Richard identifies four key elements in Christian baptism: washing from sin, Spirit baptism, union with Christ, and union with other believers. That baptism with water points to a cleansing from sin is obvious enough. How does water baptism relate to Spirit baptism? Should one wait for a secondary baptism of the Spirit? No. Water baptism points to Spirit baptism.As Richard notes, “When we receive the Spirit, we are washed of all our sins.” Water baptism points to the promise of the Spirit. A similar promise and pointing occurs in our union with Christ. Baptism of itself does not unite us to Christ. Paul says those who are baptized into Christ Jesus are baptized into his death (Rom 6:3-5).

As is to be expected, Richard anchors his theology of baptism in God’s covenants. The singular Old Testament example is Genesis 17. God establishes his covenant, not only with Abraham, but also with Abraham’s household. This covenant is the covenant of circumcision. In fact, circumcision is called the covenant. As Richard points out, “The covenant is spoken of as the sign, and the sign is spoken of as the covenant.” Everyone in Abraham’s household received this sign. 

This raises the question: does baptism replace circumcision? Before answering yes, Richard clears up misconceptions about the role of circumcision. Circumcision at its heart was spiritual, not physical. Far from baptism being a spiritual replacement of circumcision, circumcision pointed to spiritual, not physical promises. For example, Abraham sought a heavenly city (Heb 11:10). Circumcision pointed to a spiritual circumcision of the heart. As physical circumcision points to a spiritual circumcision of the heart, so also does physical baptism point to the promise of the Spirit. Baptism and circumcision have the same function, as both point to God’s saving work, but circumcision is no longer required in the New Covenant.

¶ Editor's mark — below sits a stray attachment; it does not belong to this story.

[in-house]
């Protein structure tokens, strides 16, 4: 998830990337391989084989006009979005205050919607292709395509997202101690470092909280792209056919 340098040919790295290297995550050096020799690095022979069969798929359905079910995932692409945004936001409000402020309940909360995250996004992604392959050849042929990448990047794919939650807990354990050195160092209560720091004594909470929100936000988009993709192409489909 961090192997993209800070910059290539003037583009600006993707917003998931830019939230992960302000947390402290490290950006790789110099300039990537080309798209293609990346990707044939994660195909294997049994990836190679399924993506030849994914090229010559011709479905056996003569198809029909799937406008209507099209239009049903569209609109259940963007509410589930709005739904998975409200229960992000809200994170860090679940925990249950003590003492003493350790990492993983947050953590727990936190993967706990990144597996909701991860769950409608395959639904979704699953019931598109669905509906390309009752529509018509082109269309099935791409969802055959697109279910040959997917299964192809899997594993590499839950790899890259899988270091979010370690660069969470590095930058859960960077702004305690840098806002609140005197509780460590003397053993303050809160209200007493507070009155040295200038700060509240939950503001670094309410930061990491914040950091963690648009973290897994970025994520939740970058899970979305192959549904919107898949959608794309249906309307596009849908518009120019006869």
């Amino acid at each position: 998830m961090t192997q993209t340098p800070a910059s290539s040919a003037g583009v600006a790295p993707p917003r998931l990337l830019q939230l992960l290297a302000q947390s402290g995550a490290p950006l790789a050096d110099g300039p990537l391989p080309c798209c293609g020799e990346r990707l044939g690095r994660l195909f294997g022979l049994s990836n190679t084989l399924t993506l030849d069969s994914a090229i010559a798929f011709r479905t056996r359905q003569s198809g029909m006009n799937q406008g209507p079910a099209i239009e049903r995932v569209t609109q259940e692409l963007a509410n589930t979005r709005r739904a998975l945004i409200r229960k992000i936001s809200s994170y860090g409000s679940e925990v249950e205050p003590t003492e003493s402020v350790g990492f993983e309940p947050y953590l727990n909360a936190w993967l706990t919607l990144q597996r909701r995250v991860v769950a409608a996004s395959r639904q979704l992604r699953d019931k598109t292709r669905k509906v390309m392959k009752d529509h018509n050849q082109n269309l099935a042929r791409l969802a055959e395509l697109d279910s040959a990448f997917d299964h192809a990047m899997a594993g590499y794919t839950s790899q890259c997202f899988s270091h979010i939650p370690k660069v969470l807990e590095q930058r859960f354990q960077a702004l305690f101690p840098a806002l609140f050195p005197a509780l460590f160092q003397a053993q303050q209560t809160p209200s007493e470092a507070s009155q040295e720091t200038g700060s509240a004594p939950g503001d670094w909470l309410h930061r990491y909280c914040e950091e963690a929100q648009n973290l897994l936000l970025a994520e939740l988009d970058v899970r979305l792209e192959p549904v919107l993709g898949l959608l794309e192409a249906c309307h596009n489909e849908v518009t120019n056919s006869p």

If there is then continuity between Abraham and the New Covenant Christian, and continuity between circumcision and baptism, does that mean the household baptisms in the book of Acts prove that infants were baptized? Richard suggests that this is not as strong an argument as one might expect. Most likely, there were children in the households, but we should not read into the passages more than that. What the household accounts do teach, however, is that the benefits of the covenant extended beyond the head of the household.

Richard then examines some Baptist objections to this reading of the covenants. He reviews arguments in David Kingdon’s Children of Abraham. Kingdon contrasts the Abrahamic covenant with the New Covenant, referencing Jeremiah 31:31-34. If this is true, and if the New Covenant will not be like the Old Covenant, then the paedobaptist case is clearly mistaken. Richard notes that Kingdon is wrong on several counts. As noted above, circumcision pointed to spiritual, not physical promises. Moreover, the Old Covenant is the Mosaic economy, not the Abrahamic covenant. The contrast is between Sinai and Zion, not Abraham and Zion.